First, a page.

The life course perspective emphasizes the interdependence of human lives and the ways in which people are reciprocally connected on several levels. (Hutchinson, 2015, p. 24). Mr. Maguire shut off communication with his college friends which left him with no social support, which is defined as help rendered by others that benefits an individual or collectively, is an obvious element of interdependent lives (Hutchinson, 2015, p. 24). The one person who was Sean Maguire’s family who always stood by his side through everything passed away, thus causing him to push away friends who could have supported him.

Human Agency in Making Choices

Constructing a life course through the exercise of human agency, or the use of personal power to achieve one’s goals. (Hutchinson, 2015, p. 28).  Sean Maguire grew up with an abusive alcoholic father who would beat on him, his mother, and younger brother. He would protect his mother and sibling by taking the beatings for them. He confesses this to his client, Mr. Hunting. Growing up with an abusive father and in a low-income community, led Mr. Maguire to make goals to get out of that environment. He enlisted in the military and fought in the Vietnam war, returned home and made another goal to achieve his Doctorate degree in Psychology. Then he fell in love with, Nancy who he soon married. According to Albert Bandura, Mr. Maguire uses all three modes of efficacy; self-efficacy, efficacy expectation, and collective agency to set these goals and accomplish them.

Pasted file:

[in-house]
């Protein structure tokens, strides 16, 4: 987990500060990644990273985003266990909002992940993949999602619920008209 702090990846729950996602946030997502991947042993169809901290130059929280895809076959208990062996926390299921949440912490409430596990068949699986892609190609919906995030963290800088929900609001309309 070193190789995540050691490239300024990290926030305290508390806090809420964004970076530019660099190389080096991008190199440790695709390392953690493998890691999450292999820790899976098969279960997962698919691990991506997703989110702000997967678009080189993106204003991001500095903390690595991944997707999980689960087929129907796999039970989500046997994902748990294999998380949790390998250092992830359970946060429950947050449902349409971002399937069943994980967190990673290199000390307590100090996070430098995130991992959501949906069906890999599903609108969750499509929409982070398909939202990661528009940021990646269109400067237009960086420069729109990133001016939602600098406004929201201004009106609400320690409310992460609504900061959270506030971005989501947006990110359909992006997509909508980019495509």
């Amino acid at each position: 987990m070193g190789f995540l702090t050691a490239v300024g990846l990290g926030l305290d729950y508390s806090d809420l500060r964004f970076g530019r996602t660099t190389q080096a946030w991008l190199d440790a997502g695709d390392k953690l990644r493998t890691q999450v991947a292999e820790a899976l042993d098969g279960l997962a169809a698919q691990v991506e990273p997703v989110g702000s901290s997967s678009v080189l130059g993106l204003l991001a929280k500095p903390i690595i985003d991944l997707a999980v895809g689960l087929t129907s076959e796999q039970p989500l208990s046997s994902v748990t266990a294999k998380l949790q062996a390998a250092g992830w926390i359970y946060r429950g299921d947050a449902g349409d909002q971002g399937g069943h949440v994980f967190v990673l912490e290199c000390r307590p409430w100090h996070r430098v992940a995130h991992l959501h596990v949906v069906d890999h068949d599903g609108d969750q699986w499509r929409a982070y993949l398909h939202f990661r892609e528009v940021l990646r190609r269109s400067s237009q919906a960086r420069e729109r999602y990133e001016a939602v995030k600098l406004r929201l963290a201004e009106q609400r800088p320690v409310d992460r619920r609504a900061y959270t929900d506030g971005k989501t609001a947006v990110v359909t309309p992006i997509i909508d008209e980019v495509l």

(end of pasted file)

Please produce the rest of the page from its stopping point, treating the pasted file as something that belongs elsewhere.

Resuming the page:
Developmental Risk and Protection